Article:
August 17, 2011

My dad..the hipster?

On any given street corner or in front of any [non]-Starbucks coffeehouse, kids my age are clad in wayfarers, high-rise shorts, and vintage looking hiking boots or sneakers. Men wear cut off tank-tops and deep v-necks. Women are in ultra-feminine old school dresses or high-rise shorts. Many have an architectural and androgynous haircut. 

These are the people who ooze urban cool, if only through appearance. They are to today as the grunge scene was to the 1990s and the hippie scene was in the 1960s. Today's counterculture-ites are known as "hipsters." Perhaps you've heard of them?

I'm not going to get into what a hipster's platform is, because quite frankly I don't really know. I'm pretty sure they tend to be liberal, they're into bands that few have ever heard of, and they love vintage stores as much as they do American Apparel or Urban Outfitters.

Seattle is the first place I've been where I've seen such a high concentration of hipsters. Or at least what I think are hipsters, some probably aren't, but it's hard to tell based solely on looks.

There are a few hipster trends I've picked up on though, and I find them kind of funny. 

First off: taxidermy. It's hip here. You know, like stuffed pheasants or deer heads? Nearly every country bar in the midwest is loaded with them, which doesn't make a bar cool, it just makes it normal at home. Not to mention that nearly every single house has some sort of preserved critter hanging on the wall throughout the Plains. 

But here, it's a cool thing to have. Maybe its because a pheasant or a moose head evokes a nostalgic sense of America when its strategically placed in a supper club or speakeasy-esque bar. Or perhaps hipsters find preserved animals ironic in some strange way... who knows.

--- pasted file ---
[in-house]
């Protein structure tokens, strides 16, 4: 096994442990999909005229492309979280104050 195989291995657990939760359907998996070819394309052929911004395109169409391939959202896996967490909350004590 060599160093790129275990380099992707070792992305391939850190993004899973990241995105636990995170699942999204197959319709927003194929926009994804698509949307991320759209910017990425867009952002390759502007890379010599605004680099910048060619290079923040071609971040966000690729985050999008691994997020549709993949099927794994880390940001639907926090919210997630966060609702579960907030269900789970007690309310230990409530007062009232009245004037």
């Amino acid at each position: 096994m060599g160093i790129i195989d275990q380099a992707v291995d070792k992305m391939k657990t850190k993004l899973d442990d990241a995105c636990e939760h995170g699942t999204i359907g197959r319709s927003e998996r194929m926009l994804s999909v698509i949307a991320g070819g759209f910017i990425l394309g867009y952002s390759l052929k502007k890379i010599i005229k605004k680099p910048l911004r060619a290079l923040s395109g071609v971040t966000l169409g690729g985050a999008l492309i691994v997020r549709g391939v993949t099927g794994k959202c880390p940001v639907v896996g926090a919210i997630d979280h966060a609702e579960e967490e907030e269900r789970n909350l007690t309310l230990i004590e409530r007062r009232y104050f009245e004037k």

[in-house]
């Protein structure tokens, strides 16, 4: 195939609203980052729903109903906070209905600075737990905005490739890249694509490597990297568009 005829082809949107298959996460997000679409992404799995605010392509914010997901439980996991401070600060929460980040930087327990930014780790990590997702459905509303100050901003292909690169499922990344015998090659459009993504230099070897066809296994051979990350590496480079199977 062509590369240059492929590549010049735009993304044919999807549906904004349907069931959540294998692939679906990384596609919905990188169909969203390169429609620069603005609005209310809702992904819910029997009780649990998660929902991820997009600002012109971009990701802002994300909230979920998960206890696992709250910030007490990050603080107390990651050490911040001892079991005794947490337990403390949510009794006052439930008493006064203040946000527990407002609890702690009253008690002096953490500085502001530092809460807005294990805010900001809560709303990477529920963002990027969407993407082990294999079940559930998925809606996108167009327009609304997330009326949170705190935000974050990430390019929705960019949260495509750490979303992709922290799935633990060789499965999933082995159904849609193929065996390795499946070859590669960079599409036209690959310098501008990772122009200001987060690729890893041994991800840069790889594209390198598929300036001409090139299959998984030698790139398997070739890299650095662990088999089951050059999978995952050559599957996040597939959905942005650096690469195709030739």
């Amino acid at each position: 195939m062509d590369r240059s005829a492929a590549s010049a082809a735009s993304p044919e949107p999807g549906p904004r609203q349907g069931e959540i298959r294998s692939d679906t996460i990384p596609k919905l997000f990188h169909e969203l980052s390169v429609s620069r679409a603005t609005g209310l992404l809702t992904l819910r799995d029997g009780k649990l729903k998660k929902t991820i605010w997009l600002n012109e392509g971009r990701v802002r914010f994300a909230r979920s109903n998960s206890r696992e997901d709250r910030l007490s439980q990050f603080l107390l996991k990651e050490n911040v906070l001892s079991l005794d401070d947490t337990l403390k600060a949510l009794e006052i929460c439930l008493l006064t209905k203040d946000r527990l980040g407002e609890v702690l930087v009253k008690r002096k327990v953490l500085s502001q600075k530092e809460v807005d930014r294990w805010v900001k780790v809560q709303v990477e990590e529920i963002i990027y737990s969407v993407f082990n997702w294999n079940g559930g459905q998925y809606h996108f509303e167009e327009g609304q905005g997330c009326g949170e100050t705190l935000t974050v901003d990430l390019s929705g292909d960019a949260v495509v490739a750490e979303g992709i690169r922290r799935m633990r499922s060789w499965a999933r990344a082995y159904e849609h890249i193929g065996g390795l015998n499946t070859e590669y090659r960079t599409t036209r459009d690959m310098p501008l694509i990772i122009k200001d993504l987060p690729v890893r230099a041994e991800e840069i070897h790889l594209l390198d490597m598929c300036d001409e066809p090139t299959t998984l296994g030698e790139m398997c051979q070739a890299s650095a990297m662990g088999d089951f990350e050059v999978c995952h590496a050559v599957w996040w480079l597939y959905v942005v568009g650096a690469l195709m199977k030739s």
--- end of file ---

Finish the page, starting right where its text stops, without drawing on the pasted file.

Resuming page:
Then there's beer, hipsters love the old, cheap throwback beers like PBR, Schlitz, and Hamm's, the latter two of which I've only heard of courtesy of my dad who said he used to drink it in college. But PBR has been a mainstay my entire life, I'm pretty sure that was my Grandpa Arnie's favorite beer, and it's always available at the local bars at home. I would bet that our light-up Schlitz beer sign that's hanging in our garage could be sold for a solid price to any honest-to-goodness hipster establishment in the Seattle area.

Now on to clothes, I alluded to the hipster wardrobe at the beginning, but I've come to the conclusion that [stereotypically speaking], my dad (who is the least hipster of anyone on Earth) could fit well into the look of a hipster. He only wears button up, plaid, western-style shirts -- which is the shirt of choice for both male and female hipsters alike. His jeans are typically classic fit, worn-out Wranglers -- a style that some hipsters flock to (though Levi's are the preferred choice of the rich kid hipster). My dad's boots are always dirty and sometimes worn looking, which I think qualifies him for the hipster category. 

Oh- and I can't forget about the taxidermy and antlers. My dad doesn't get into taxidermy, but like every other farmer at home, he runs into quite a few sets of antlers throughout the spring planting season, which has given our dogs endless enjoyment for chew toys. Between the Schlitz sign and our collection of antlers, my dad could become a millionaire from all the hipster kids.

I mean, of course my dad looks a hundred times more like a farmer than he does hipster. But I think it's kind of entertaining to imagine him standing on the street corner wearing a restyled version of what everyone else has on but looking as though an entire world stands between him and the hipsters.


  1. I wish I had the article on hand, but the upper midwest (primarily Minnesota) is dubbed the hipster capitol because everywhere else hipsters are essentially just trying to be Minnesotans, or upper mid-westerners. Lumberjack chic has taken hold elsewhere, when as you observed is more just out of practicality here. funny.

  2. Haha, that makes perfect sense! Who knew that Carhart and Wranglers would be ultra-fashionable off the farm.